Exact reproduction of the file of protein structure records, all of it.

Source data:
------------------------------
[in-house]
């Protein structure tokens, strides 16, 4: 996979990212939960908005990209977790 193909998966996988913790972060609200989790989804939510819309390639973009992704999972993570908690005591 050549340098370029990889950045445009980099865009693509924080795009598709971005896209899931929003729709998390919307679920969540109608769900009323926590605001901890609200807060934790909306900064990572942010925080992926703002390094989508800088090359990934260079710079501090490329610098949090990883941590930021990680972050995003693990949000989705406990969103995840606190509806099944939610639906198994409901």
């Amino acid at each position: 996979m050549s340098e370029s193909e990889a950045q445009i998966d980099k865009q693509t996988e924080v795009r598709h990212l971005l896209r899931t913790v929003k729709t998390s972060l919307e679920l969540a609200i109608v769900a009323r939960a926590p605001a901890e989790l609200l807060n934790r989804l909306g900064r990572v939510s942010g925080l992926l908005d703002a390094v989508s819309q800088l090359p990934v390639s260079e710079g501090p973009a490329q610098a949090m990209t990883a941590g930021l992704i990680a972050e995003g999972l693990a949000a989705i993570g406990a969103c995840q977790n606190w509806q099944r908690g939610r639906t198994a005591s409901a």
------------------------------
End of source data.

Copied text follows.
[in-house]
């Protein structure tokens, strides 16, 4: 996979990212939960908005990209977790 193909998966996988913790972060609200989790989804939510819309390639973009992704999972993570908690005591 050549340098370029990889950045445009980099865009693509924080795009598709971005896209899931929003729709998390919307679920969540109608769900009323926590605001901890609200807060934790909306900064990572942010925080992926703002390094989508800088090359990934260079710079501090490329610098949090990883941590930021990680972050995003693990949000989705406990969103995840606190509806099944939610639906198994409901």
């Amino acid at each position: 996979m050549s340098e370029s193909e990889a950045q445009i998966d980099k865009q693509t996988e924080v795009r598709h990212l971005l896209r899931t913790v929003k729709t998390s972060l919307e679920l969540a609200i109608v769900a009323r939960a926590p605001a901890e989790l609200l807060n934790r989804l909306g900064r990572v939510s942010g925080l992926l908005d703002a390094v989508s819309q800088l090359p990934v390639s260079e710079g501090p973009a490329q610098a949090m990209t990883a941590g930021l992704i990680a972050e995003g999972l693990a949000a989705i993570g406990a969103c995840q977790n606190w509806q099944r908690g939610r639906t198994a005591s409901a």